After 16 years apart, sisters Jessica and Emily are reunited. With the past now behind them, the warmth they once shared quickly returns, and before long Jess has moved into Emily's comfortable island home. Life couldn't be better. But when baby Daisy disappears while in Jess' care, the perfect life Emily has so carefully built starts to fall apart. Was Emily right to trust her sister after everything that happened before?
When Wren Irving's numbers come up in the first ever national lottery draw, she doesn't tell her husband, Rob. Instead she quietly packs her bags, kisses her six-month-old daughter, Phoebe, good-bye, and leaves. Two decades later Rob has moved on and found happiness with their oldest friend, Laura. Phoebe, now a young woman, has never known any other life. But when Rob receives a mysterious letter, the past comes back to haunt them all.
In her eagerly anticipated second novel, Isabel Ashdown explored the treacherous territory of adolescent friendships and traces the repercussions of a dangerous relationship across the decades. It's been more than 20 years since Sarah Ribbons last set foot inside her old high school, a crumbling, Victorian-built comprehensive on the south coast of England. Now, as she prepares for her school reunion, 39-year-old Sarah has to face up to the truth of what really happened back in the summer of 1986....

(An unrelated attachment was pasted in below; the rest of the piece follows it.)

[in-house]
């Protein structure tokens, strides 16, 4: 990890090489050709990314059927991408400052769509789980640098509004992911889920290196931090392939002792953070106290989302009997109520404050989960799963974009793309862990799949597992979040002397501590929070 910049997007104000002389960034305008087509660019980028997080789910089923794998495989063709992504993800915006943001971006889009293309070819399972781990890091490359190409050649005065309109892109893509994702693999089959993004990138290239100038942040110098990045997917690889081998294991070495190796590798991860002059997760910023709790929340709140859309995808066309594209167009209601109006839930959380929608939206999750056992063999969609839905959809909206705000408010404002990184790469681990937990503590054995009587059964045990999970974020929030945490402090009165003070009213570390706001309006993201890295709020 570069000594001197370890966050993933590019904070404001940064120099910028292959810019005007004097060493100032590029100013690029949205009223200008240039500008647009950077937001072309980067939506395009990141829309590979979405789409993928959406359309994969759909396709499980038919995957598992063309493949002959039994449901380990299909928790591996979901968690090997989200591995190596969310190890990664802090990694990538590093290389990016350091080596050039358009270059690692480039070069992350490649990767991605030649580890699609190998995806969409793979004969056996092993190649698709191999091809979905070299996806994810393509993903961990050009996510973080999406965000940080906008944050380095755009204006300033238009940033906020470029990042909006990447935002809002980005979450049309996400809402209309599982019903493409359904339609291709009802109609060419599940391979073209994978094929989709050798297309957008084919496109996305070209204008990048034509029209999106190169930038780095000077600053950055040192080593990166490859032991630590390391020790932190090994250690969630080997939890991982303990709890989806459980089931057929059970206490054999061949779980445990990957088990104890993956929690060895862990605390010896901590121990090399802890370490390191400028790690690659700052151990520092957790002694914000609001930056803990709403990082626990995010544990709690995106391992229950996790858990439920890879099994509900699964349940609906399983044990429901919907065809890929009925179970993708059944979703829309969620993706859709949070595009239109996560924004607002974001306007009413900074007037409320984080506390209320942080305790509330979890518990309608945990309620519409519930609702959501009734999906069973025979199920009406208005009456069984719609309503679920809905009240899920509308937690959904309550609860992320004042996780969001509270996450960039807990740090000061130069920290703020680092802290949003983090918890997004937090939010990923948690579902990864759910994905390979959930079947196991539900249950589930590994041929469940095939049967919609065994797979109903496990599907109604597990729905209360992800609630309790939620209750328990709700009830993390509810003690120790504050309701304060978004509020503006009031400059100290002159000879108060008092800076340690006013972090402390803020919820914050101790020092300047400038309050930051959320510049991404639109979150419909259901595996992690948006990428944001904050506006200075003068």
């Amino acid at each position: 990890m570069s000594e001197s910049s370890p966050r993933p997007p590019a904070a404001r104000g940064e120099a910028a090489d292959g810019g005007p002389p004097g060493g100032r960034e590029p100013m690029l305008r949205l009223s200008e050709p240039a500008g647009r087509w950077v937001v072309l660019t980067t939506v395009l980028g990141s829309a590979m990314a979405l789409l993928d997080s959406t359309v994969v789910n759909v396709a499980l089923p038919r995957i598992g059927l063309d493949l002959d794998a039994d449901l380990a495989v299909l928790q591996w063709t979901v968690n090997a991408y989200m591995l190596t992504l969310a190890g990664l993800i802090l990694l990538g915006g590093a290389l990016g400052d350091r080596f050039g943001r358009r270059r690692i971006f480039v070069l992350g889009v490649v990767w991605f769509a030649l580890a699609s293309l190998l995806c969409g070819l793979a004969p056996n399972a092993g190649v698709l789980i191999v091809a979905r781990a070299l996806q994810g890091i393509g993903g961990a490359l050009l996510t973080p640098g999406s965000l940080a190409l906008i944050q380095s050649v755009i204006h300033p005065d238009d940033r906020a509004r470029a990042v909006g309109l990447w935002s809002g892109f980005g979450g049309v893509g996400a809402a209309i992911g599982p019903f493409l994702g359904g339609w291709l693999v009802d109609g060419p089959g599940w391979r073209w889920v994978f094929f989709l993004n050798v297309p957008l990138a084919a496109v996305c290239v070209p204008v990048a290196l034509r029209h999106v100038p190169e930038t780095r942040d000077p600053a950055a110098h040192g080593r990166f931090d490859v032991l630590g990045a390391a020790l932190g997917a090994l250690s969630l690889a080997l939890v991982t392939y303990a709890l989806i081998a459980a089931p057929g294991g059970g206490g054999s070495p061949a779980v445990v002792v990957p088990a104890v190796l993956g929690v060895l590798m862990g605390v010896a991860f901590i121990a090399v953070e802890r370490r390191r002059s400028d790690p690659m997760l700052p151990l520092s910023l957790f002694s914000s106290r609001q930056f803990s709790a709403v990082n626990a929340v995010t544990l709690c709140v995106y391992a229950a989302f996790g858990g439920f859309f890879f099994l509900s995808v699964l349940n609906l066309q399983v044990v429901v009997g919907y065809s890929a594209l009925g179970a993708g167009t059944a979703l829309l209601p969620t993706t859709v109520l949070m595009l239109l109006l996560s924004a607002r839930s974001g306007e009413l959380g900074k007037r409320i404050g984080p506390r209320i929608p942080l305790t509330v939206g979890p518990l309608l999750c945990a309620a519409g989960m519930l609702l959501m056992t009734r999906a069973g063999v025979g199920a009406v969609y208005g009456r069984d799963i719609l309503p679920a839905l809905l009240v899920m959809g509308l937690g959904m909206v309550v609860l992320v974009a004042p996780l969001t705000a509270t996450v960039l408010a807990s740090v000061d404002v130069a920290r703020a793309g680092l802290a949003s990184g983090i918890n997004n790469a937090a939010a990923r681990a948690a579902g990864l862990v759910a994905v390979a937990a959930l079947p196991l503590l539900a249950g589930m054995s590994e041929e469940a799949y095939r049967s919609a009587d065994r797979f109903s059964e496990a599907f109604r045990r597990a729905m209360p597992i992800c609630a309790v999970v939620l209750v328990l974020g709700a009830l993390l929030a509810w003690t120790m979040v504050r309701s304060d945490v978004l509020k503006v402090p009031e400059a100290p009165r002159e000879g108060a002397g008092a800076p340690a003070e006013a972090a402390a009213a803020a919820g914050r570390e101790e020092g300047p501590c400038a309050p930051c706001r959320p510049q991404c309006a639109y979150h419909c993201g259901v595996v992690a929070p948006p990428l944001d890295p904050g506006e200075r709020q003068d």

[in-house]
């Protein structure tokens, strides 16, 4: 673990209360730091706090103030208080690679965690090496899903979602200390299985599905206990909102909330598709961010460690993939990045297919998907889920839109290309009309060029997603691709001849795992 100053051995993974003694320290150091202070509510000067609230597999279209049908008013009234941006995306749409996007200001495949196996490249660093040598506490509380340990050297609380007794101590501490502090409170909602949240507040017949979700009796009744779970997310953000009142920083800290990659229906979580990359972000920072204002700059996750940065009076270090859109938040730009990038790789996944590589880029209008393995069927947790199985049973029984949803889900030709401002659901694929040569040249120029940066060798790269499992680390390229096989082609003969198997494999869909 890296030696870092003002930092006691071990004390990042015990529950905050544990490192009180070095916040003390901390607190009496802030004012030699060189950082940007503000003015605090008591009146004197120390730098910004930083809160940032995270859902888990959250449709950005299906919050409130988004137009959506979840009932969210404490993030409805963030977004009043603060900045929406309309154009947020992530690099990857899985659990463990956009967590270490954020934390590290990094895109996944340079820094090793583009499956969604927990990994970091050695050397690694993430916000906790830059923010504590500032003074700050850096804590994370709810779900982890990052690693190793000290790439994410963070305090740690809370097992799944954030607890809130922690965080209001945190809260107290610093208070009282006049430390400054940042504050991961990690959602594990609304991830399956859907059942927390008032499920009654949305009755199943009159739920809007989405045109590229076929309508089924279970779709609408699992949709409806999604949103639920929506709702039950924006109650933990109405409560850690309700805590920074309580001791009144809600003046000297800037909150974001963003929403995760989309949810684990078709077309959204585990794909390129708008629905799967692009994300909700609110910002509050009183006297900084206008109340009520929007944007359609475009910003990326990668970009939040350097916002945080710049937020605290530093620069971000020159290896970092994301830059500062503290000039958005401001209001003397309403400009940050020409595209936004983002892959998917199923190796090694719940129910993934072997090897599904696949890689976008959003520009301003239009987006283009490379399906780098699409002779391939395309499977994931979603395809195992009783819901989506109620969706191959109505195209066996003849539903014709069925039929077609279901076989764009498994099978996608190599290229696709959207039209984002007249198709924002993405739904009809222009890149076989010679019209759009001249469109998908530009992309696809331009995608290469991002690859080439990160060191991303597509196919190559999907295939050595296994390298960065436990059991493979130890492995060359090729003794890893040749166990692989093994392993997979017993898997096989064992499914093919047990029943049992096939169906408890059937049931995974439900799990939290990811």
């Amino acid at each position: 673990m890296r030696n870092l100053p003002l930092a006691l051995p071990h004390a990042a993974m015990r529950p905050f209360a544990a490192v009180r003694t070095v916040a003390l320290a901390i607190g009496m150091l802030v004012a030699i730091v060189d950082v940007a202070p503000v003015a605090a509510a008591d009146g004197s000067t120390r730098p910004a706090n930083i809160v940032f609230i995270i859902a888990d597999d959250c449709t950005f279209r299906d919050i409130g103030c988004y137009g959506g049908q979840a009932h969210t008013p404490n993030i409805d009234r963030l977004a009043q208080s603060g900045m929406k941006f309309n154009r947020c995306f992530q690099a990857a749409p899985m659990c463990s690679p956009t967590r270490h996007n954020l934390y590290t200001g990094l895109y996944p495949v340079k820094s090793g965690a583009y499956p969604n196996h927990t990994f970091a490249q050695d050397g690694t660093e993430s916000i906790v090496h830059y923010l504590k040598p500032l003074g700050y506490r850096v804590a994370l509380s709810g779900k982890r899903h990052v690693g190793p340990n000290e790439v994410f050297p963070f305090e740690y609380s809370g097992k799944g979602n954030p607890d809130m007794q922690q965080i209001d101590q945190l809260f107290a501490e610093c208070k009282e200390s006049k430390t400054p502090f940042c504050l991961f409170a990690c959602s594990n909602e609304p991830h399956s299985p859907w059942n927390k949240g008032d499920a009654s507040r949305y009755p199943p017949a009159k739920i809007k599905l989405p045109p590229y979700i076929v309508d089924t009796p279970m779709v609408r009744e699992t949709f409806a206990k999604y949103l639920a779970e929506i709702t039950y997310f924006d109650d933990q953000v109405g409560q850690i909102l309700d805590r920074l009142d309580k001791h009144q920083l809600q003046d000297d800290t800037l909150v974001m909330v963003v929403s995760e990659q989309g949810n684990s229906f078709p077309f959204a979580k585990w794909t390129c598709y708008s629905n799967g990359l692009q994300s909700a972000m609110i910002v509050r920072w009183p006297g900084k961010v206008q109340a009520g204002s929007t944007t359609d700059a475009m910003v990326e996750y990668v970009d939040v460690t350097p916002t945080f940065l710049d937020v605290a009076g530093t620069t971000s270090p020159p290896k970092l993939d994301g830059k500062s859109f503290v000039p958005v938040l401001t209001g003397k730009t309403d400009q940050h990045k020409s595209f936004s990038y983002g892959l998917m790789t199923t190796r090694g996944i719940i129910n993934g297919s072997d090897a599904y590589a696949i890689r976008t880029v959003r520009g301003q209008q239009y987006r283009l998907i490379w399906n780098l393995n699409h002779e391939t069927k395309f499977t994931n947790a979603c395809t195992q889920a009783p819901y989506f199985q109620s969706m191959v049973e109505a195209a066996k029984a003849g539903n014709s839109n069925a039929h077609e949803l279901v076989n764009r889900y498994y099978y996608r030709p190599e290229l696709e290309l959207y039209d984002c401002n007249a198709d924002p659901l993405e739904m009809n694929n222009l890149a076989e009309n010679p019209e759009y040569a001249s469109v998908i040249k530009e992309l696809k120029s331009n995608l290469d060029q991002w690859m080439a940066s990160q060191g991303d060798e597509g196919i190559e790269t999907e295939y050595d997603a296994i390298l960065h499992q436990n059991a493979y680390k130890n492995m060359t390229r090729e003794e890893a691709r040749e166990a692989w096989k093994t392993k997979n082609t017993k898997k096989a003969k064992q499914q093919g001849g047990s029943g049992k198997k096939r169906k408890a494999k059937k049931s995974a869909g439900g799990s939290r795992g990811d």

It's the start of one of the hottest summers on record with weeks without rain; the summer of Abba, T-Rex and David Bowie; of the Notting Hill riots and when Big Ben stopped dead. Luke Wolff is about to turn 18 and is set to enjoy his last summer at home on the Isle of Wight before leaving for college. His job at a holiday camp promises new friendships and romance. But with the heat and open windows, secrets become harder to hide and his parents' seemingly ordered lives become unstuck and the community is gripped by scandal.
From the suburban disorder of 1980s southern England, 13-year-old Jake watches his world unravel as his father and older brother leave the family home and his mother increasingly finds solace in drink. Even as Jake outwardly shrugs off doubts about his paternity, the question hangs over him like an invisible spectre.